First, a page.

have you seen the population here grow and get healthier?
Wow! That's amazing. That's a really good job.
Part of the Lisu rangers' job on the preserve is to monitor
the health of these primates,
which means collecting their poo at regular interviews.
Mr Yu and his colleagues collect this every day and analyse it,
and by doing so they can tell a lot about the health of the monkeys
and also about the population density.
But it's not that easy to find.
I found some, here.
Never has a girl been so excited to find a bit of poo.
Mr Yu knows each individual monkey and is able to label up the bags.
So you know which monkey did this?
The monkey faeces are examined in a special study centre.
One of the purposes of this centre is to check the health of the
So, what is the scientist testing for?
So, it's good news? Fantastic.
I have to say, seeing those monkeys in the wild - and they are so rare -
definitely a highlight for me.
-How about you?
-Well, it feels like I crammed so much in,
and turning on the Kremlin was really special,
but the highlight has to be being victorious the ice slide.
I knew you were going to say that!
-What about you?
-It's got to be the ancient fireworks.
To see bits of metal turn into something so amazing and huge
and to be showered in it - yeah, it was insane.
It was absolutely spectacular. And talking of fireworks,
Ant and I are heading south to Hong Kong for a parade
and what promises to be the most spectacular fireworks display
either of us have either ever seen. But for now, from the three of us,
it's goodbye from Harbin and hello to the Hairy Bikers in Beijing.
Yeah. Thanks, Kate. Tomorrow we'll be in the Chinese capital
to bring you the hustle, the bustle
and even the gristle of the Spring Festival in Beijing.
And we'll be focusing on New Year's Eve.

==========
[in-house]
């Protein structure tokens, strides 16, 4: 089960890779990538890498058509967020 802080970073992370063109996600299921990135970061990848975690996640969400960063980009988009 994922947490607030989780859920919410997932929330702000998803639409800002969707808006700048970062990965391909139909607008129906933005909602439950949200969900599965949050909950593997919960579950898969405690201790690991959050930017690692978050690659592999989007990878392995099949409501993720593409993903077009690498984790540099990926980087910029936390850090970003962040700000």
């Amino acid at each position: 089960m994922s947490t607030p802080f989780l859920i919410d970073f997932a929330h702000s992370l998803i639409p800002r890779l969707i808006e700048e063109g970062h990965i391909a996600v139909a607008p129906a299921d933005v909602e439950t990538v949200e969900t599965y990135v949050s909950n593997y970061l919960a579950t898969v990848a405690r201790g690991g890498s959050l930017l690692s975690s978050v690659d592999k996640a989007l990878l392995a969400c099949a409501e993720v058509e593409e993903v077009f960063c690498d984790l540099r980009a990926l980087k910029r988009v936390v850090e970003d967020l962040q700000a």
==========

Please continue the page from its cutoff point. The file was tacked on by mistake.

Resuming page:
New Year's Eve in China is about family and food
and we've been honoured to be invited by a lovely Chinese family
to spend it in their home with them.
We'll be helping prepare the most important meal of the year,
and spending the day gathering the ingredients for a healthy, wealthy,
lucky and prosperous 2016.
So join us tomorrow for more Chinese New Year celebrations.
The first episode, presented by Kate Humble, Jing Lusi and Ant Anstead, follows the weeks leading up to New Year and is based at the Harbin Ice and Snow Festival - an extraordinary sub-zero celebration in China's far north east. It is an ice wonderland, full of people braving the cold, diving into frozen water and enjoying themselves at minus 30 degrees.
The three of them also experience the New Year transport rush and crush in Beijing, following an Anglo-Chinese family back to China, joining the crush at Beijing's West Station and battling through Beijing traffic.
2016 is the year of the monkey, and Kate goes in search of the extremely rare snub-nosed monkeys of Yunnan. She goes on a poo hunt, looking for monkey faeces to test for their health. Jing experiences the spectacular showers of sparks from ancient fireworks made from molten metal by Mr Xue, the last practitioner of this dying craft, whose only protection is a sheepskin coat and a straw hat. Ant finds out how an entire ice city is made from just frozen river water, sculpted to make full-sized buildings that are illuminated beautifully at night.
Meanwhile, the Hairy Bikers Dave and Si join the largest motorbike flotilla on earth as thousands of migrant workers in Guangdong province head for home as New Year approaches - it is an extraordinary scene as workers from the city go back to their home villages, often for the only time in a year. The Bikers join the volunteers helping the motorcyclists as they head carefully back home on bikes loaded high with people and presents.